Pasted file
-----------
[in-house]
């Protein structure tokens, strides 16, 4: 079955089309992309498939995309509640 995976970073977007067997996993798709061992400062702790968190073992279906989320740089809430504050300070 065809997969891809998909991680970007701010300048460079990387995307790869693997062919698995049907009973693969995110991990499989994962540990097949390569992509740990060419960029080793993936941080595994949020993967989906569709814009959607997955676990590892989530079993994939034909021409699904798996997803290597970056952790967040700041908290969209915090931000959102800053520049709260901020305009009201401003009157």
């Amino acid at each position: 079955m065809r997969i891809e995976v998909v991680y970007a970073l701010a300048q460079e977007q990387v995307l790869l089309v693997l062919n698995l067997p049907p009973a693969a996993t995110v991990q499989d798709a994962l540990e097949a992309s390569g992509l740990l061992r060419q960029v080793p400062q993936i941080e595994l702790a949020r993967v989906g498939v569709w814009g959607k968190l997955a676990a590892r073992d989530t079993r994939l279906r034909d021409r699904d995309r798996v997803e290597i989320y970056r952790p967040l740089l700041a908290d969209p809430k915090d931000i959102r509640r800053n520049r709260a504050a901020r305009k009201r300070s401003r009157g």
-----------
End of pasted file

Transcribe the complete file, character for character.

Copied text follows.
[in-house]
């Protein structure tokens, strides 16, 4: 079955089309992309498939995309509640 995976970073977007067997996993798709061992400062702790968190073992279906989320740089809430504050300070 065809997969891809998909991680970007701010300048460079990387995307790869693997062919698995049907009973693969995110991990499989994962540990097949390569992509740990060419960029080793993936941080595994949020993967989906569709814009959607997955676990590892989530079993994939034909021409699904798996997803290597970056952790967040700041908290969209915090931000959102800053520049709260901020305009009201401003009157």
């Amino acid at each position: 079955m065809r997969i891809e995976v998909v991680y970007a970073l701010a300048q460079e977007q990387v995307l790869l089309v693997l062919n698995l067997p049907p009973a693969a996993t995110v991990q499989d798709a994962l540990e097949a992309s390569g992509l740990l061992r060419q960029v080793p400062q993936i941080e595994l702790a949020r993967v989906g498939v569709w814009g959607k968190l997955a676990a590892r073992d989530t079993r994939l279906r034909d021409r699904d995309r798996v997803e290597i989320y970056r952790p967040l740089l700041a908290d969209p809430k915090d931000i959102r509640r800053n520049r709260a504050a901020r305009k009201r300070s401003r009157g």